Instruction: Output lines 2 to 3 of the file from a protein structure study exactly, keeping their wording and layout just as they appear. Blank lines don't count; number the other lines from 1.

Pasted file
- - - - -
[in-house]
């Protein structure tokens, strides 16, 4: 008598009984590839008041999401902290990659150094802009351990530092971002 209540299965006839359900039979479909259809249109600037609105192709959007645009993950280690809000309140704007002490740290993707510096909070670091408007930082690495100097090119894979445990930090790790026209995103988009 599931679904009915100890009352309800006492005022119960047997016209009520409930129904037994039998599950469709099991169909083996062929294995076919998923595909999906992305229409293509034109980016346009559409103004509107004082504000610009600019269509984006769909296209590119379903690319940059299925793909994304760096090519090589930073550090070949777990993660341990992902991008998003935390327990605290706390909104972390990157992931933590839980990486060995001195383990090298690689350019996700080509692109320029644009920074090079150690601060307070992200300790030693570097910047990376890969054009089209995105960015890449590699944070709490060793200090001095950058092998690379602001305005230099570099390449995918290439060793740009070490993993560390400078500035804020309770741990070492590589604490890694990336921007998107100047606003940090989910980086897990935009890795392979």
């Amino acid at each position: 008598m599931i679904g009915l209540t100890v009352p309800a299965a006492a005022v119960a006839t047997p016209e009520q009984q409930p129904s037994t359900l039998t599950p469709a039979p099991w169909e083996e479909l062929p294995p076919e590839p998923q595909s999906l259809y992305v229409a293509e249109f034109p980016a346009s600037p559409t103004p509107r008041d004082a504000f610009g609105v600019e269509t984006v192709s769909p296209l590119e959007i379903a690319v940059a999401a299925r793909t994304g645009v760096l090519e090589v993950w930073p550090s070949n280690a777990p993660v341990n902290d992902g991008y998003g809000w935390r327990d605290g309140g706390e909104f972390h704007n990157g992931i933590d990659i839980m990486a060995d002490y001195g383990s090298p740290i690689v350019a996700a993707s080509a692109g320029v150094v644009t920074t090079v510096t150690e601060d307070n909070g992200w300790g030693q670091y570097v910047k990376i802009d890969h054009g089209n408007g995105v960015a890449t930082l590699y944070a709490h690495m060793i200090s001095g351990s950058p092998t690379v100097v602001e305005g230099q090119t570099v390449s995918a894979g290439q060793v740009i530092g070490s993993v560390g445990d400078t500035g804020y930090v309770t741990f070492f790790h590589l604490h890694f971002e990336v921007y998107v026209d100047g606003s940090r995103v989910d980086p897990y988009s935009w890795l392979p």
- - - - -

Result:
């Protein structure tokens, strides 16, 4: 008598009984590839008041999401902290990659150094802009351990530092971002 209540299965006839359900039979479909259809249109600037609105192709959007645009993950280690809000309140704007002490740290993707510096909070670091408007930082690495100097090119894979445990930090790790026209995103988009 599931679904009915100890009352309800006492005022119960047997016209009520409930129904037994039998599950469709099991169909083996062929294995076919998923595909999906992305229409293509034109980016346009559409103004509107004082504000610009600019269509984006769909296209590119379903690319940059299925793909994304760096090519090589930073550090070949777990993660341990992902991008998003935390327990605290706390909104972390990157992931933590839980990486060995001195383990090298690689350019996700080509692109320029644009920074090079150690601060307070992200300790030693570097910047990376890969054009089209995105960015890449590699944070709490060793200090001095950058092998690379602001305005230099570099390449995918290439060793740009070490993993560390400078500035804020309770741990070492590589604490890694990336921007998107100047606003940090989910980086897990935009890795392979």
């Amino acid at each position: 008598m599931i679904g009915l209540t100890v009352p309800a299965a006492a005022v119960a006839t047997p016209e009520q009984q409930p129904s037994t359900l039998t599950p469709a039979p099991w169909e083996e479909l062929p294995p076919e590839p998923q595909s999906l259809y992305v229409a293509e249109f034109p980016a346009s600037p559409t103004p509107r008041d004082a504000f610009g609105v600019e269509t984006v192709s769909p296209l590119e959007i379903a690319v940059a999401a299925r793909t994304g645009v760096l090519e090589v993950w930073p550090s070949n280690a777990p993660v341990n902290d992902g991008y998003g809000w935390r327990d605290g309140g706390e909104f972390h704007n990157g992931i933590d990659i839980m990486a060995d002490y001195g383990s090298p740290i690689v350019a996700a993707s080509a692109g320029v150094v644009t920074t090079v510096t150690e601060d307070n909070g992200w300790g030693q670091y570097v910047k990376i802009d890969h054009g089209n408007g995105v960015a890449t930082l590699y944070a709490h690495m060793i200090s001095g351990s950058p092998t690379v100097v602001e305005g230099q090119t570099v390449s995918a894979g290439q060793v740009i530092g070490s993993v560390g445990d400078t500035g804020y930090v309770t741990f070492f790790h590589l604490h890694f971002e990336v921007y998107v026209d100047g606003s940090r995103v989910d980086p897990y988009s935009w890795l392979p």